‘Fruit of the Poisonous Tree’ and Getting Your Statements to Police Thrown Out in a Florida Case

In a 2001 episode of a highly popular courtroom drama, a criminal suspect is very excited. “Y’all ain’t got no probable cause… That’s poison from the fruit tree!” Garbled wording aside, the suspect was onto something… or he might have been had he not been on parole and subject to warrantless searches. While you may not know all the ins and outs of the “fruit of the poisonous tree” doctrine and its role in suppressing potentially incriminating evidence, your experienced Tampa Bay criminal defense lawyer has an in-depth knowledge of this rule and more, which is why it is so important to obtain the right legal counsel when you are facing charges or are under suspicion.

The “fruit of the poisonous tree” doctrine is an element of the exclusionary rule of evidence. It bars the use of proof that the police obtained via a search, seizure, or interrogation that violated your constitutional rights, such as the right to counsel or the right to be free from unreasonable searches and seizures.

In the recent sex crimes case of one Sarasota County man, the usefulness of the “fruit of the poisonous tree” rule was one the important lessons readers can learn. The other — as often is the case — is: avoid talking to the police without your attorney present.

In the summer of 2019, Sarasota County detectives received a tip about photographic images on a Pinterest account, which they traced to an IP address linked to J.C.’s home. Using that information, the police obtained a search warrant for the property.

At the property, the police encountered J.C. and “persuaded [him] to speak with them.” Although the police timely informed the man of his Miranda rights, the man did not invoke his right to counsel. Instead, he gave the police not one… not two… but four statements and admissions.

J.C. had made a mistake by talking to the police without counsel present, but he later made the wise choice to retain an attorney. That decision was particularly beneficial because the search warrant the police used in J.C.’s case was defective. J.C.’s attorney argued — and the trial judge agreed — that the statements the police gave in seeking to establish probable cause “were so conclusory as to be insufficient.”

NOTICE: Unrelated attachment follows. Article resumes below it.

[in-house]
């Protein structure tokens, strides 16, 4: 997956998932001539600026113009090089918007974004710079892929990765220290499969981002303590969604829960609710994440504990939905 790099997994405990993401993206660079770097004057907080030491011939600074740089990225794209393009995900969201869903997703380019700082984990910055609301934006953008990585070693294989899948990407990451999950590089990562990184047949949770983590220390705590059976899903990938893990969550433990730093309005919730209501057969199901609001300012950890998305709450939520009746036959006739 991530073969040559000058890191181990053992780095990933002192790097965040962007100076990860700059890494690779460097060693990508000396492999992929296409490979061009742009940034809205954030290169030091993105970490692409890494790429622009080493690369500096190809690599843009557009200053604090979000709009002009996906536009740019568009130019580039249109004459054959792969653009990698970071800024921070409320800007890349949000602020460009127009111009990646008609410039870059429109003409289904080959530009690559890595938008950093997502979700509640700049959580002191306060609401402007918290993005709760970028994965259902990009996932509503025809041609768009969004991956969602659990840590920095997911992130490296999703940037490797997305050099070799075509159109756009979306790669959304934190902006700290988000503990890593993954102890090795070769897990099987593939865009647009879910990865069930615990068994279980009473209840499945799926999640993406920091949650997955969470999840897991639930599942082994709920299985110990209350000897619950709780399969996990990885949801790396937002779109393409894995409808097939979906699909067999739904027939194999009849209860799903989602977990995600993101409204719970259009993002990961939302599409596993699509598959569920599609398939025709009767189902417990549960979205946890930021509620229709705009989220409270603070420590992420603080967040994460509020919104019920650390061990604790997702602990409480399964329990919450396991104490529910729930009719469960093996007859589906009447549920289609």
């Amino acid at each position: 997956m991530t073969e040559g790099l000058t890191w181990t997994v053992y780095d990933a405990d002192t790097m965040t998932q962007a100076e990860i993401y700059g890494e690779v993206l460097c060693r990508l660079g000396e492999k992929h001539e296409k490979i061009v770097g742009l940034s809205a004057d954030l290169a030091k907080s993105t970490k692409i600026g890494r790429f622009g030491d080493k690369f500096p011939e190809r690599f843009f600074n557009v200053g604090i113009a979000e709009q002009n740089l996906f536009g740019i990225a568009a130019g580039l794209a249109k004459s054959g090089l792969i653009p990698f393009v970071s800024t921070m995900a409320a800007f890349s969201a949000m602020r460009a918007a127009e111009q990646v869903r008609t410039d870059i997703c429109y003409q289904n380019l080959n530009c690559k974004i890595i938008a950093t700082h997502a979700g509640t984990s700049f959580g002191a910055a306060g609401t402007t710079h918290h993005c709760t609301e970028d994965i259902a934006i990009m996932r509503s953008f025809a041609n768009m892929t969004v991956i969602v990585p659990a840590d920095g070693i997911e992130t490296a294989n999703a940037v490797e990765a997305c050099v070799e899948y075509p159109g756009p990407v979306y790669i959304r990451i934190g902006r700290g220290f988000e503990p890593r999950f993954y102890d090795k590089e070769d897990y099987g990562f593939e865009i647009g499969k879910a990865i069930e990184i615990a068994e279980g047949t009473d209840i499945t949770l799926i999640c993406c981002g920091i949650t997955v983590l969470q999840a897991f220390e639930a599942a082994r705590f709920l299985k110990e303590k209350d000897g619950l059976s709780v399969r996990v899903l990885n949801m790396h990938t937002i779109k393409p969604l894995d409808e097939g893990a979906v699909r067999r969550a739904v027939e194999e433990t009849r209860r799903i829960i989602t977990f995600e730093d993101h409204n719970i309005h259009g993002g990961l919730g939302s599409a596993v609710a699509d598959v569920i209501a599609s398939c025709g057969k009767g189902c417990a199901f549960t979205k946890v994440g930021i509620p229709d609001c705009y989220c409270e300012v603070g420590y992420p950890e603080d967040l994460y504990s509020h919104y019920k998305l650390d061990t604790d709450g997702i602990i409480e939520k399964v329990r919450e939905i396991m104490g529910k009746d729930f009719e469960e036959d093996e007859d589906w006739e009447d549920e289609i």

That meant that the search was illegal and, under the “fruit of the poisonous tree” rule, J.C.’s statements potentially were subject to exclusion, as well. For a statement to be tainted by an illegal search (and therefore suppressed,) the police must have induced that statement using something obtained in the search. Winning this kind of suppression motion means that you must provide the court with some sort of persuasive, compelling “link” between the evidence the police illegally obtained and the statement you’re seeking to get thrown out.

Under that standard, the first statement couldn’t have been the fruit of the illegal search because J.C. gave it before the police finished their search. During that round of questioning, the police used nothing from that search. The other three statements, however, were the fruit of the illegal search.

At the man’s retrial, the state will only be able to use that first statement against J.C. Of course, if he had promptly invoked his rights and retained counsel, the state likely wouldn’t even have that and the accused man would be in an even stronger defense position.

The best time to retain legal counsel is not after your arrest, after your arraignment, after your bond hearing, or right before trial. The best time to retain counsel is the moment the police start questioning you. The experienced Tampa Bay criminal defense attorneys at Blake & Dorsten P.A. can guide you through the process, helping to ensure that your rights are protected to the fullest. Call us today at (727) 286-6141 to schedule your free initial consultation.

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